Light a candle. Put white sheet of paper behind it to reflect light into room. So simple but effective.

So peaceful in the house – sound of wood crackling in the fire, birds twittering outside.

Ate bacon, eggs, mushrooms, bread and now next cup of tea … slight smoky taste, wonderful. Almost feels like bed time but still not fully dark. Fun 🙂

Crescent moon in the West, high above the ocean, casting light through this window. Went outside to pee, which is easier outside in the dark 🙂 Fantastic sky! All the main constellations very clear with a bright moon giving good light to see by and also hiding the smaller stars, leaving only the brightest. Leo, Gemini, Orion, Cassiopeia and the others all prominent. Moon pointing towards South quite nicely. Top night.

Happy reading. Kind of miss watching a film though.

Went to bed, time unknown, but too sleepy to read more. Fell asleep quickly.

Sunday …

Awoke in the night … stars … but not sleeping well … bad dream … so awaken in a low mood. Light gas, boil water, porridge, tea and then a bit of bacon and egg 🙂 Twice in 24 hours! Go wild.

Swept floor of conservatory and kitchen with dustpan and brush. Did some tidying, just the usual stuff but feels good. Did my daily poo inspection (shocking, I’ll skip the details). Makes me notice I’m feeling a bit off, weak, light headed. Opt to treat for dehydration. Head is fuzzy so finding talk and ideas hard to enjoy. Drinking water.

Thinking R is distracted then realise it is probably me. Walked outside barefoot onto the grass, opening my awareness. My book reading marathon has taken me away from R for too long. Need to play 🙂

We talk about how hard it is to relax, how hard it is to have weekends off work, especially when self employed and self motivated. How society is requiring people to work more, consume more, be forever active, no time to really rest. Even holidays have to be ‘earned’ by excessive hours before and afterwards, effectively eating into that rest time by being ever present, haunting.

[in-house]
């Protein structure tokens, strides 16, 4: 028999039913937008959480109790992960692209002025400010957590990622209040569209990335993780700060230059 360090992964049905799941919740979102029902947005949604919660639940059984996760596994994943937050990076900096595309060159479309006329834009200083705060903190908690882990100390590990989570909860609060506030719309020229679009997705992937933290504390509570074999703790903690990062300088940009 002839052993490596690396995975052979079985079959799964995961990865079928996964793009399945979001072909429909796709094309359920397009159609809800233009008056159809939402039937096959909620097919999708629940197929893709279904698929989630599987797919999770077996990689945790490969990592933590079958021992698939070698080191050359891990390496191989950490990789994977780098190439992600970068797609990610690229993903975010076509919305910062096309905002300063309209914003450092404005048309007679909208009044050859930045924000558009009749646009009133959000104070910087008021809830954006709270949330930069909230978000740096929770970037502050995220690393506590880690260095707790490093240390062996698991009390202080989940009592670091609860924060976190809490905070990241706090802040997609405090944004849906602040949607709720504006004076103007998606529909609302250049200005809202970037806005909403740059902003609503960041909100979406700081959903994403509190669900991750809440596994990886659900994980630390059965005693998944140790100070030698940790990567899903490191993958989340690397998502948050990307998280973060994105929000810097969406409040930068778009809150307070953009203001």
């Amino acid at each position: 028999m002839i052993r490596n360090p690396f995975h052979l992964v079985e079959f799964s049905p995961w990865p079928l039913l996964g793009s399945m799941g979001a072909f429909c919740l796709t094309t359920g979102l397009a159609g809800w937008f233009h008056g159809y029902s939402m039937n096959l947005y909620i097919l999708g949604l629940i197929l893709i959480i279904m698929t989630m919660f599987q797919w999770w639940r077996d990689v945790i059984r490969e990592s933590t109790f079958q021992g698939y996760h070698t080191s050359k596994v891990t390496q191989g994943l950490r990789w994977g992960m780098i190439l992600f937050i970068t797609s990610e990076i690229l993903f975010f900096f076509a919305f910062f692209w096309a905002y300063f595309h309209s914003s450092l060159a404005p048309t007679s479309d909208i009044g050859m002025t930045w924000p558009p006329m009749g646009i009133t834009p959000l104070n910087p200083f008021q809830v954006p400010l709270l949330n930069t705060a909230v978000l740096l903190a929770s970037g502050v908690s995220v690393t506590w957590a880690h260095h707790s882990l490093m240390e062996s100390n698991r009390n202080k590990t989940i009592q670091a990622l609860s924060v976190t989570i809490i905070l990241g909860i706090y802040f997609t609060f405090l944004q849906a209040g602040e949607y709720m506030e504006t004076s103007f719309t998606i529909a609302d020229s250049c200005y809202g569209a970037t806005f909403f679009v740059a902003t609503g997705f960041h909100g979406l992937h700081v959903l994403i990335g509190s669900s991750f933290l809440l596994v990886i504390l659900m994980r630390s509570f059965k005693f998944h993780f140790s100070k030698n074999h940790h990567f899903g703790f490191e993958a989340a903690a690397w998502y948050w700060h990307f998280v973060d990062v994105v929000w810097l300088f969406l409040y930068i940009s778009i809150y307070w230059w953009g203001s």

So pleased to have the opportunity to contrast the two POWs, December and March. I’m keen to now do June, September and Dec again. This time there is so much more daylight, the air is warmer, the sun also providing warmth this time, even at 59 degrees North. Again it is so good to be aware of the sun’s journey across the sky, setting West, Equinox really means something. Not in a religious or spiritual way, as such but observational, scientific … this is reality, it does this whether you notice it or not. The world spins in orbit of the sun, the moon orbiting Earth, tides ebb and flow. Call me names if you like but this is what is going on and I like being aware of it. I love it! It is good to be aware of my place in the universe, I feel more self-confidence and happiness as a result.

Time to play Ticket to Ride. Set up in conservatory, where there is enough warmth from the sun, sheltered from the wind. Start to feel better, gradually.

Win the game. I go and make soup. Lentils been soaking overnight in the dirty pressure cooker – my idea to save washing up, so looks pretty ugly, with remains of venison stew (sorry my dear vegetarian friends). Cook over gas again because pressure cooker not good over naked flame, anyway it boils quickly and job is done with little fuel used. Cook veg including the defrosted peas and sweetcorn . Yummy. Feels super healthy, esp after the previous bacon fest and fat.

Pet watching – two cats, one mouse. Comical. I’m smiling again. Seals, ducks, calm water.

R is spinning in the conservatory, I’m gonna light the fire. Tidied the garage a wee bit earlier.

Took photos of the setting sun between 6 and 6.30pm together with the moon high in the South West. Beautiful light blue sky with powdery clouds like the end of an avalanche, covering the moon. Then she is back. Always she.

Cooked over wood fire – mashed potato with mackerel and cabbage, in the skillet. Simple but tasty. Wonderful time, light fading, again using all the remaining light, precious. I know we would normally have lights on now, if we were using electricity, like nearly everyone who has electric lights (or is it everyone?) but really it seems that is all about fear, fighting the dark, like it is bad, evil. Now it seems lovely and calming to be here as the sun fades and to welcome the night. I am safe in my own home after all. I have nothing to fear. The night is beautiful.

I lament the loss of darkness (by which I mean the gentle light of lamp and fire and candle) for a constant blaze of continual brightness, only ended when I close my eyes. How unnatural, limiting, sterile. It is hard if this is how you were brought up. Harder still if you were scared as a child with stories of monsters, evil, things unknown. Stories that contained and controlled people for so long seem to limit us now we have the technology to fill the night with reassuring light. Am I the only one to think this? I remember the street lights being switched off at night and the world sleeping, except the owls and foxes and their companions. This seemed as natural as the sun setting and switching off lights. But nowadays we live in perpetual light, whole towns lit, shops advertising, security cameras searching … fear on the one hand, commerce and consumption on the other. Convenience but at what price, I ask?